Dino Lalli to speak to CAN members “An Evening with Dino Lalli” will be presented as the February workshop of the Cinematic Artists of Norman. The workshop will begin at 6:30 p.m. Monday at the Firehouse Arts Center, back entrance, 444 S. Flood Ave. Also on tap for the Cinematic Artists of

Irish music night to benefit animal shelter pop staff report Oklahoma City-area Irish band Boru’s Ghost will play a benefit concert for Second Chance Animal Sanctuary on Saturday at the Norman Unitarian Universalist Fellowship 1309 W. Boyd St. Doors open at 6:30 p.m. The trio Emerald Flame will open the show at 7 p.m. Second Chance has placed more than 10,000 abandoned dogs and cats in safe, loving homes for 21 years. The agency regularly cares for more than 100 cats and dogs awaiting

adoption. The animals are provided with food and veterinary care, including spaying and neutering. The music of Boru’s Ghost is rooted in the Celtic tradition with modern influences. Emerald Flame includes longtime Norman musician Lee Agnew with Ruth Coates and Carol SaundersYoung. Admission is a $5 donation or donations of dog and cat food (requested brands include Hills Science Diet, IAMS or Purina One). Pet toys are also appreciated. Free child care is available dur-

If you go ... What: Boru’s Ghost benefit concert for Second Chance Animal Sanctuary When & Where: 7 p.m. Saturday at Norman Unitarian Universalist Fellowship, 1309 W. Boyd St. Admission: $5 donation or dog or cat food

ing the show. For more information, please call 361-3715 or email nuuf@.cox.net. To learn more about Second Chance Animal Sanctuary, visit secondchancenorman.com.


page five

Country girl

friday, feb. 25, 2011

• Kylie Morgan in concert tonight at the Brewhouse al.

By Doug Hill

If you go ...

For The Transcript

“I’ve been told I have a twang in my voice,” Kylie Morgan said. “Some say that everything I sing is country.” We were in the Moore offices of her label LandRun Records discussing Kylie’s career that has taken off like a rodeo bull out of the chute. One person’s twang is another’s Okie charm. Go away from red dirt and see if you don’t miss it. Morgan’s Sooner State sound is sweet as Cleveland County clover. “My band covers Joan Jett’s ‘I Love Rock ‘n’ Roll’ but mostly we stay true to who we are and that’s country music,” she said. True enough that the Country Music Association chose her as the 2010 top artist in the “Who New to Watch” category. “That’s a real honor because it puts me with people like Laura Bell Bundy and the Band Perry who are played on the radio and CMT,” Morgan said. Possibly even more exciting, this Newcastle high school student has been selected to play the lead role in director Ron Morris’ full-length feature film “Blake’s Country.” Production is set for the middle of this year in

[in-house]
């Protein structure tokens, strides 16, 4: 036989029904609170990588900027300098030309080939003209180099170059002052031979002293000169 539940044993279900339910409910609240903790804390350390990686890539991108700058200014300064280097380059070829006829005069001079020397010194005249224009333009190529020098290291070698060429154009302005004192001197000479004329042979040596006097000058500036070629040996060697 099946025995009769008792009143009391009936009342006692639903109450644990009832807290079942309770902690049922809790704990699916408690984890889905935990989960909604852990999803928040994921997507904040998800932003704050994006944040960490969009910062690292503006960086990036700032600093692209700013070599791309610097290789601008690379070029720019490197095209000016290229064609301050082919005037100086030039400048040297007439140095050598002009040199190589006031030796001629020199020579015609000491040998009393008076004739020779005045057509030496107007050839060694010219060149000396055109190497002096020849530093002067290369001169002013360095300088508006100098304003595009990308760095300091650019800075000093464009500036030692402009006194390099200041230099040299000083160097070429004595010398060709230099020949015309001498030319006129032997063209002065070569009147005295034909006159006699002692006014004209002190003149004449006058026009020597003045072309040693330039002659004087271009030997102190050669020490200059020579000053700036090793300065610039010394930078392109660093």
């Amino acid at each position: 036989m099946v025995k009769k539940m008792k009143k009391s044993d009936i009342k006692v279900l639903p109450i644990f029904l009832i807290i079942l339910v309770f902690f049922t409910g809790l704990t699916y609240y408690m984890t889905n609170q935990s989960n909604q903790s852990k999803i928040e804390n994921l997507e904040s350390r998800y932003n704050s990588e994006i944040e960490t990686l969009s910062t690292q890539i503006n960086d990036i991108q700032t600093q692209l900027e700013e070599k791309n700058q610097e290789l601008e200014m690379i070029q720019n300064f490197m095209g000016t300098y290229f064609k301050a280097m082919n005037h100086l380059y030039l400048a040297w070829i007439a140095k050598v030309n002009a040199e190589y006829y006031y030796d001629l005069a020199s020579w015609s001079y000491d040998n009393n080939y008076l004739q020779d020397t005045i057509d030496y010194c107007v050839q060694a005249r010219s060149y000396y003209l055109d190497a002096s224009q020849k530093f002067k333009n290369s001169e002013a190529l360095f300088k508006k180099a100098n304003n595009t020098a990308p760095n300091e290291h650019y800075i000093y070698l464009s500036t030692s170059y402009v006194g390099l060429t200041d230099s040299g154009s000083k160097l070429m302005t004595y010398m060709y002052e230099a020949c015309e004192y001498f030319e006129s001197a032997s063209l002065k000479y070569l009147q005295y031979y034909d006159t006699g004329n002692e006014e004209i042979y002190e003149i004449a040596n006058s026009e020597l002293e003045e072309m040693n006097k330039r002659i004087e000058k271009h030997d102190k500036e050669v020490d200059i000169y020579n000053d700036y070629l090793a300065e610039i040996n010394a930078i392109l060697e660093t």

pop

Artist: Kylie Morgan Band When: 9 tonight Where: The Brewhouse, 110 W. Main St. More: $5 admission, all ages

AP Photo

Newcastle high student Kylie Morgan, who topped the Country Music Association’s 2010 list of “Who New to Watch,” will play with her band at 9 tonight at the Brewhouse, 110 W. Main St. Oregon. “Blake is a 15 year old singer trying to get a record deal and live her dream,” Morgan said. “She’s on a tour with other aspiring country singers and there are a lot of obstacles to overcome.”

In some ways Morgan’s real life is similar to the script but without the drama. Her potentially most hazardous challenge now however is being a learners’ permit motorist. “I drove here today,” she said.

“Mom’s still working out the kinks of being in the passenger’s seat. I’m getting a big white 2005 Chevy truck that’s been jacked up a few inches for me and has some new wheels.” That sounds like song materi-

“My creative inspiration comes from day to day things that I do,” Morgan said. “Something happens and I feel this need to put it in a song.” Her career began unconventionally when Morgan wrote “She’s Our Miracle” about a friend’s 3-year-old sister Emily, who was fighting cancer. The composition got attention from the American Cancer Society, which adopted it as its theme song. She began performing it at Relay for Life events regionally, which resulted in significant exposure. Morgan has corporate sponsors and recently sang our national anthem at an Oklahoma City Thunder game. She has opened shows for Gloriana, Steel Magnolia and Ty England, among others. Morgan cited friends and family as being inspirations but in

• see morgan page six


page six

pop

friday, feb. 25, 2011

Farrellys ‘Hall Pass’ forgettable By Christopher Kelly McClatchy Newspapers

Ever since their 1998 modern classic “There’s Something About Mary,” writers-directors Peter and Bobby Farrelly have struggled to try to recapture lightning in a bottle and conjure up yet another raunchy comedy with a heart of gold. They have come close a few times — 2003’s blissfully silly “Stuck on You,” starring Matt Damon and Greg Kinnear as the world’s most wide-eyed conjoined twins, remains widely underappreciated, and 2005’s “Fever Pitch” was an appealing, PG-13rated change of pace for the filmmakers. Yet most of their post-“Mary” work reeks of a certain kind of Hollywood desperation: The gags have become more deliberately “shocking,” even as the emotions feel increasingly manufactured. Their latest effort, “Hall Pass,” starring Owen Wilson and Jason Sudeikis